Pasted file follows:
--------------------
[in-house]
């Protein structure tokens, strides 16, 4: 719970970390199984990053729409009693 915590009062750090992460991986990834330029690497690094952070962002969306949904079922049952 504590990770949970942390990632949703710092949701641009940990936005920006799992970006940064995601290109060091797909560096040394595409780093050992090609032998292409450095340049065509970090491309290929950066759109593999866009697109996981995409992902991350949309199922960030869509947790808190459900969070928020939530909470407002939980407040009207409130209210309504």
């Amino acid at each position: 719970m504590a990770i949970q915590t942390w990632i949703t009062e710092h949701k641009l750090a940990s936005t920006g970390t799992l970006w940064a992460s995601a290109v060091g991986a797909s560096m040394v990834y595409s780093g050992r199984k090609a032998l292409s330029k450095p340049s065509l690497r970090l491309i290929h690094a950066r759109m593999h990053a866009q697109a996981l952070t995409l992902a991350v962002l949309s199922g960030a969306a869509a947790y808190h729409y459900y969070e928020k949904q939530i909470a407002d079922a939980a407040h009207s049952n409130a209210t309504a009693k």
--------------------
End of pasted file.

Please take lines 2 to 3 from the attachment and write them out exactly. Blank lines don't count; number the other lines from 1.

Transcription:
């Protein structure tokens, strides 16, 4: 719970970390199984990053729409009693 915590009062750090992460991986990834330029690497690094952070962002969306949904079922049952 504590990770949970942390990632949703710092949701641009940990936005920006799992970006940064995601290109060091797909560096040394595409780093050992090609032998292409450095340049065509970090491309290929950066759109593999866009697109996981995409992902991350949309199922960030869509947790808190459900969070928020939530909470407002939980407040009207409130209210309504």
């Amino acid at each position: 719970m504590a990770i949970q915590t942390w990632i949703t009062e710092h949701k641009l750090a940990s936005t920006g970390t799992l970006w940064a992460s995601a290109v060091g991986a797909s560096m040394v990834y595409s780093g050992r199984k090609a032998l292409s330029k450095p340049s065509l690497r970090l491309i290929h690094a950066r759109m593999h990053a866009q697109a996981l952070t995409l992902a991350v962002l949309s199922g960030a969306a869509a947790y808190h729409y459900y969070e928020k949904q939530i909470a407002d079922a939980a407040h009207s049952n409130a209210t309504a009693k």